Friday, May 5, 1972:The Devil Commands (1940) / The Black Raven (1943)

 

 

Synopsis: It is a dark and stormy night at Midland University, and Dr. Julian Blair (Boris Karloff) is demonstrating a breakthrough discovery to his colleagues. He has found that human brains emit electromagnetic wave-patterns, each as unique to an individual as fingerprints. Blair has found a way to measure and record these waves. Furthermore, he has learned the wave-pattern of women is much stronger than that of men. To demonstrate this last point he wires his wife Helen up to his electroencephalogram, which features a big diving-helmet type contraption that goes over the head. 

As the scientists watch, they see the needle on the device recording a steady pattern of peaks and valleys, interspersed with small jigs and jags in the needle. These small variations, Blair says, are individual thoughts, and in time he will be able to decode them.
Blair’s colleagues shower him with congratulations on his discovery. Helen reminds him that they must pick up the cake for their daughter’s homecoming, and Blair, ever the doting husband, hurries to close out his demonstration — forgetting to shut off the inputs for the machine.


Blair and his wife drive to the bakery to pick up the cake, and we get a strong impression that the two are happy and very much in love.

Unfortunately, in the movies this can only mean one thing, and sure enough, Helen is killed minutes later in a car crash.  Despondent, Blair gets through the funeral, then returns to the lab, hoping to find solace in his work.

To his astonishment, he finds that Helen’s unique brain-wave pattern records for a few moments on the machine, which had been left on.

Blair tells his colleagues of this incident, and that he might have stumbled on a means of communicating with the dead. But the colleagues are not only skeptical, but embarrassed that he would entertain such a notion. Blair is angry at their willful stupidity. 

The building’s maintenance man, Karl, overhears their exchange, and he later tells Dr. Blair that he knows a psychic who can communicate with the dead — she is, in fact, helping Karl communicate with his dead mother.  Blair is doubtful, but he accompanies Karl to a seance.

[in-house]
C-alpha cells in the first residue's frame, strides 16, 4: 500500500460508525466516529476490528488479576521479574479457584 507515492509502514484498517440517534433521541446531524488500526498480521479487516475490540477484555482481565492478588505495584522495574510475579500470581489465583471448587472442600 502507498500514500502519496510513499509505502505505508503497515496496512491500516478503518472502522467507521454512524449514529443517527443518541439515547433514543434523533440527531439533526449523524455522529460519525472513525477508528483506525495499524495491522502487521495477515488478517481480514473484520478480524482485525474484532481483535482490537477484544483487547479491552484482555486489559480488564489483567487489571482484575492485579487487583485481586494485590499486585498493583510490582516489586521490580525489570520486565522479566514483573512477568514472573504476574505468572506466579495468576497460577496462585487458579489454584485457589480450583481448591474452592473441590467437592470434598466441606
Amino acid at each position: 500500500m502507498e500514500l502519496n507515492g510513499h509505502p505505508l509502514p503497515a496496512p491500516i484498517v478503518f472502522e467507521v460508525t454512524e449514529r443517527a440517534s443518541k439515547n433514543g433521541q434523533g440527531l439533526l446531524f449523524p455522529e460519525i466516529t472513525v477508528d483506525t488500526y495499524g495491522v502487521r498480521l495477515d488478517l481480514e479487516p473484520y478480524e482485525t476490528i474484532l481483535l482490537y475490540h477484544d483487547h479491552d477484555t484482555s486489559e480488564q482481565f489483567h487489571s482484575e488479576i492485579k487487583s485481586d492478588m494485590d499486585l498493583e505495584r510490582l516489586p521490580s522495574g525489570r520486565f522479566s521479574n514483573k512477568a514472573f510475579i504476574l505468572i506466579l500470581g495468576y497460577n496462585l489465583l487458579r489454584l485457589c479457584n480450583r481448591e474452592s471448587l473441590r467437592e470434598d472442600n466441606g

The psychic, Blanche Walters (Anne Revere), once again helps Karl receive a message from his dead mother, but after the seance Blair exposes her as a fraud. Nevertheless she agrees to assist him his experiments when he offers to compensate her.
 
Blair’s idea is to use Mrs. Walters’ naturally stronger wave-pattern to establish a link with Helen. When this fails, he decides to add Karl to the circuit, like the amplifying grid in a vacuum tube. 

Alas, poor Karl! An electric charge fries his brain, making him like a shuffling zombie.
Knowing that medical treatment for Karl would lead to questions, and the end to the experiments, Mrs. Walters convinces Blair that they need to immediately decamp to a new location. Soon enough, they have set up shop in a spooky house outside the small town of Barsham Harbor.


But even here they are not allowed to work unmolested. In the two years since Dr. Blair, Walters and Karl arrived, a number of bodies have disappeared from morgues and crypts, and the townspeople are beginning to suspect. The soft-spoken local sheriff (Kenneth MacDonald) tries to question Blair about his experiments, but gets nowhere. 

He convinces Blair’s housekeeper, a local woman named Mrs. Marcy (Dorothy Adams) to find out what’s in Blair’s secret laboratory. But when she unlocks the door and looks inside, she gets a terrible shock — a half-dozen corpses sitting around a table, each with diving helmet-type contraptions over their heads….